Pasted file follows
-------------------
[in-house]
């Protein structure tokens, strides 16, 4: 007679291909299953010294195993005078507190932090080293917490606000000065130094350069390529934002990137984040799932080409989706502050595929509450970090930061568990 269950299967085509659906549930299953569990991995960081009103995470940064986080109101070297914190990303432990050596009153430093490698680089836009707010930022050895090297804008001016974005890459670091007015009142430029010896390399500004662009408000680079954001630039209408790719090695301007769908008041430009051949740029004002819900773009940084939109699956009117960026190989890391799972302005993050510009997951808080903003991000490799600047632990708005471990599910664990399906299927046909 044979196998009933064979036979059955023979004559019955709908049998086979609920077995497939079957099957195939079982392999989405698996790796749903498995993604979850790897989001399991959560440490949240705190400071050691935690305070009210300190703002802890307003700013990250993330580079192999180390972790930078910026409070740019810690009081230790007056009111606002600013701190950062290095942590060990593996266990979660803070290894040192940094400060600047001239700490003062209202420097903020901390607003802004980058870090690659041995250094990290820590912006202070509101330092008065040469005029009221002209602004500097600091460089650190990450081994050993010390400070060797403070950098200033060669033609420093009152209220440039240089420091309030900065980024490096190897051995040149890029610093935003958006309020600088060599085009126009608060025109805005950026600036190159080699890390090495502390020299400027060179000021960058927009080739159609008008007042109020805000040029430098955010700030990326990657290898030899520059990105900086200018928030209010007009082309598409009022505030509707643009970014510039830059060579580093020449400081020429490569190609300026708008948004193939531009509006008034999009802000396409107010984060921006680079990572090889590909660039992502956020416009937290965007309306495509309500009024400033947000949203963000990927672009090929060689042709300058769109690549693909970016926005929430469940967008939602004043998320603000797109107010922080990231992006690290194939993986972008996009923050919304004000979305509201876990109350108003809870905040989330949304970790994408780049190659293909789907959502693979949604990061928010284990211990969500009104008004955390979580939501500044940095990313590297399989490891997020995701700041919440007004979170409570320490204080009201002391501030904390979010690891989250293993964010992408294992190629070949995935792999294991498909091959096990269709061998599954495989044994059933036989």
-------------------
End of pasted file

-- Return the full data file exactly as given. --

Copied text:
[in-house]
């Protein structure tokens, strides 16, 4: 007679291909299953010294195993005078507190932090080293917490606000000065130094350069390529934002990137984040799932080409989706502050595929509450970090930061568990 269950299967085509659906549930299953569990991995960081009103995470940064986080109101070297914190990303432990050596009153430093490698680089836009707010930022050895090297804008001016974005890459670091007015009142430029010896390399500004662009408000680079954001630039209408790719090695301007769908008041430009051949740029004002819900773009940084939109699956009117960026190989890391799972302005993050510009997951808080903003991000490799600047632990708005471990599910664990399906299927046909 044979196998009933064979036979059955023979004559019955709908049998086979609920077995497939079957099957195939079982392999989405698996790796749903498995993604979850790897989001399991959560440490949240705190400071050691935690305070009210300190703002802890307003700013990250993330580079192999180390972790930078910026409070740019810690009081230790007056009111606002600013701190950062290095942590060990593996266990979660803070290894040192940094400060600047001239700490003062209202420097903020901390607003802004980058870090690659041995250094990290820590912006202070509101330092008065040469005029009221002209602004500097600091460089650190990450081994050993010390400070060797403070950098200033060669033609420093009152209220440039240089420091309030900065980024490096190897051995040149890029610093935003958006309020600088060599085009126009608060025109805005950026600036190159080699890390090495502390020299400027060179000021960058927009080739159609008008007042109020805000040029430098955010700030990326990657290898030899520059990105900086200018928030209010007009082309598409009022505030509707643009970014510039830059060579580093020449400081020429490569190609300026708008948004193939531009509006008034999009802000396409107010984060921006680079990572090889590909660039992502956020416009937290965007309306495509309500009024400033947000949203963000990927672009090929060689042709300058769109690549693909970016926005929430469940967008939602004043998320603000797109107010922080990231992006690290194939993986972008996009923050919304004000979305509201876990109350108003809870905040989330949304970790994408780049190659293909789907959502693979949604990061928010284990211990969500009104008004955390979580939501500044940095990313590297399989490891997020995701700041919440007004979170409570320490204080009201002391501030904390979010690891989250293993964010992408294992190629070949995935792999294991498909091959096990269709061998599954495989044994059933036989």